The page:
Best Insulin Pump for Kids

Dear All,
Thanks for all your inputs and help so far with my queries. My 10 years old son is recently diagnosed and I am going through various questions in my mind.
Next week i have an appointment with my endo and i am going to discuss Insulin pump options. My son had done his research on internet and want to go for only Omnipod because it’s tubeless and he is attracted to it because that’ll give him more freedom while playing etc. Being tubeless is great advantage but are there any other positive sides to other pumps which I should consider and are there any negative sides to Omnipod that I should be aware of?
i am not worried about financials as i want him to get the best thing that’ll keep him happy.

Thanks for your help in advance.

@abhijitekre the best advice I can offer, not knowing your son, his body size, HIS diabetes other than he has only recently been diagnosed, Abhijit is to go with the advice of your son’s doctor / medical care team. Don’t be surprised or upset if his doctor will NOT prescribe a pump for him at this time; a pump is not the “best solution” for all persons with diabetes.

Beyond that, I have not yet used an OmniPod so I can’t offer pros or cons on that device; I have used a few different model MiniMed [often called Medtronic] and currently use a Tandem t-Slim. All those pumps perform good and do what they are designed for except the CGM sensors designated to work with the MiniMed pumps did NOT work up to design specifications. The newer MiniMed pumps and associated sensors are working better together but can be extremely frustrating and added burden; they are also rather large to wear. The Tandem I am wearing now is about the smallest pump available, very easy to read and has given me outstanding results.

If you are looking to currently or eventually move your son to an approved “closed loop” system, the Tandem t-Slim x2 [it combines with Dexcom CGM] would be my recommendation - it has provided me with very high Time-In-Range and my only interface has been to enter carb count for foods eaten.

If you will wait, Insulet hopes to get approval and launch a new closed loop system. Keep watching for that - “hoped for” date is sometime in 2020; there are also other devices that will be available in the not-to-distant.

hi @abhijitekre, I agree with @Dennis but even though financials are not a problem, a check with your insurance company should also be in order, A conventional pump could be $7,000 with no insurance, with $200 per month in supplies. An omnipod PDM is $800 and each POD is probably $30, so it’s a monthly cost of $300 (every month)

there aren’t any trap doors with pumps, pumps require more interaction, cause more scarring, and a pumper is a little more prone to DKA than a person on MDI. no matter what “they” say, the rest of the collective “pumps” are essentially the same, picking the one you like is the biggest challenge.

the medtronic and tandem solutions offer full feedback, so if a CGM is something you are considering, these 2 manufacturers offer that “advantage”. Selecting a pump may be ~3 year commitment (via insurance), but after that you can pick a new one, and he’ll have diabetes longer than this decision will limit him. picking a pod first is probably the least financially restricting.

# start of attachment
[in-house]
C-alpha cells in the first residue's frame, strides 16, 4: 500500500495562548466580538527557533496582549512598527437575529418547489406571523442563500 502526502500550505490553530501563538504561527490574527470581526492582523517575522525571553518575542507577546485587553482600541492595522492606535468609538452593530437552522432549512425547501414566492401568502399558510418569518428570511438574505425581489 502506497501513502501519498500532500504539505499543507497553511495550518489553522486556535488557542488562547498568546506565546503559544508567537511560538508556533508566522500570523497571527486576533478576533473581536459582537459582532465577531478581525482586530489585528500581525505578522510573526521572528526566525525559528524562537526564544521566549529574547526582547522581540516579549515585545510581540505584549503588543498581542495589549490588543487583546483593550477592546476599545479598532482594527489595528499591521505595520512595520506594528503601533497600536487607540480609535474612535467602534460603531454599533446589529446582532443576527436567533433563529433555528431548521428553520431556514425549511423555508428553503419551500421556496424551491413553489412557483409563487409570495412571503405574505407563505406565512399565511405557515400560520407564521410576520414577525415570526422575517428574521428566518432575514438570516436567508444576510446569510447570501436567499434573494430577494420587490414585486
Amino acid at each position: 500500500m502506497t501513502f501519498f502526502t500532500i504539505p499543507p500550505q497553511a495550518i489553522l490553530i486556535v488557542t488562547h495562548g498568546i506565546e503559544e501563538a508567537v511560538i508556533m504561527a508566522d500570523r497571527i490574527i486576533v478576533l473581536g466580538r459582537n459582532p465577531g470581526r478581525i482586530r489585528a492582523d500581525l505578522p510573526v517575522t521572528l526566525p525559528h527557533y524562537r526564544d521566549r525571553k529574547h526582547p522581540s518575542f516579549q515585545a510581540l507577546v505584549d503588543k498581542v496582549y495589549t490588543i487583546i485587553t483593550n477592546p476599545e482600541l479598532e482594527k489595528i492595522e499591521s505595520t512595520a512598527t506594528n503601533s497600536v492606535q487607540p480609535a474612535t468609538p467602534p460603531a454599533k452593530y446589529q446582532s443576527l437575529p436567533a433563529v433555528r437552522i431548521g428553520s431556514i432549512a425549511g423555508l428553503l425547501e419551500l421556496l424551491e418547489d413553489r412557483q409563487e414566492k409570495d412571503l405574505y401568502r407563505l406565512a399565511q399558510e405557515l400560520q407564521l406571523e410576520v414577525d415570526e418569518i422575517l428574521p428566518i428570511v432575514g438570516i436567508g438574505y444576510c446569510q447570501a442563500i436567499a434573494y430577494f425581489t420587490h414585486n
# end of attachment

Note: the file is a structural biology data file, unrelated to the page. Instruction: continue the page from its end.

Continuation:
make the manufacturers come to you and demonstrate these devices. make them work for a living. Make them work with your insurance and prepare first and ongoing cost analyses. make a doctor that says “oh this one is better” or, if it happens, refuses to consider a pump at all… demonstrate WHY. This team works for you. Your son is the most important team member. Team members that are not behaving or playing well or performing well, can and must be fired and replaced.

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I have the Medtronic 670. The one aspect of it that would be a con and would stop me from conaidering it is the not connecting to your cellphone so that you get alerts when your son’s sugar is high or low. Check out the Juicebox podcast Scott, the guy who produces it, his daughter is T1D and she has the Onmipod pump and Dexcom sensor. He is able to check in with her at any time. As a parent that would definitely give me more piece of mind. Hope this helps. I don’t know about the other pumps.

My now 11 year old son choose to go with the OmniPod last year due to it being tubeless. We are now using the OmniPod Dash and we can view his pod data on our phones, so we can see things like IOB, basal rates, and insulin delivery and BG history.

John my 10yr old also uses the dash, but what app do you use to see that info on your phone??? Also do you have apple or android, last are you actually from Buffalo N.Y?

He carries an iPhone SE with him so we use the Dash follow app which is similar to the Dexcom follow app we use as well.

My very sporty son uses tandem tslim. The tubes are no problem at all. It’s such a great pump!

Hi, My first question is does he have a CGM? My son, 20, was diagnosed about a year and a half ago. He went on a CGM (Dexcom G6- LOVE IT) first. Then he waited about 6 months and is on the Omnipod - loves that too. So your first step in my opinion is to get the CGM first then the pump. He didn’t want any tubes either. But one thing we didn’t realize is that you have to put I think 80 units in it and you have to change the pod every three days. He uses very little insulin (like a total of 6 units a day) so there was a ton of wasted insulin. While the cost wasn’t an issue he felt guilty wasting insulin when so many people can’t afford it at all. So what he does (with endo’s approval), is that when he changes pumps, he takes what’s left in one pump and transfers it to the next (all via syringes). It’s a bit tedious but it’s perfectly fine and he feels good with it emotionally). That’s my two cents. I wish your son and your family good thoughts and it does get better!!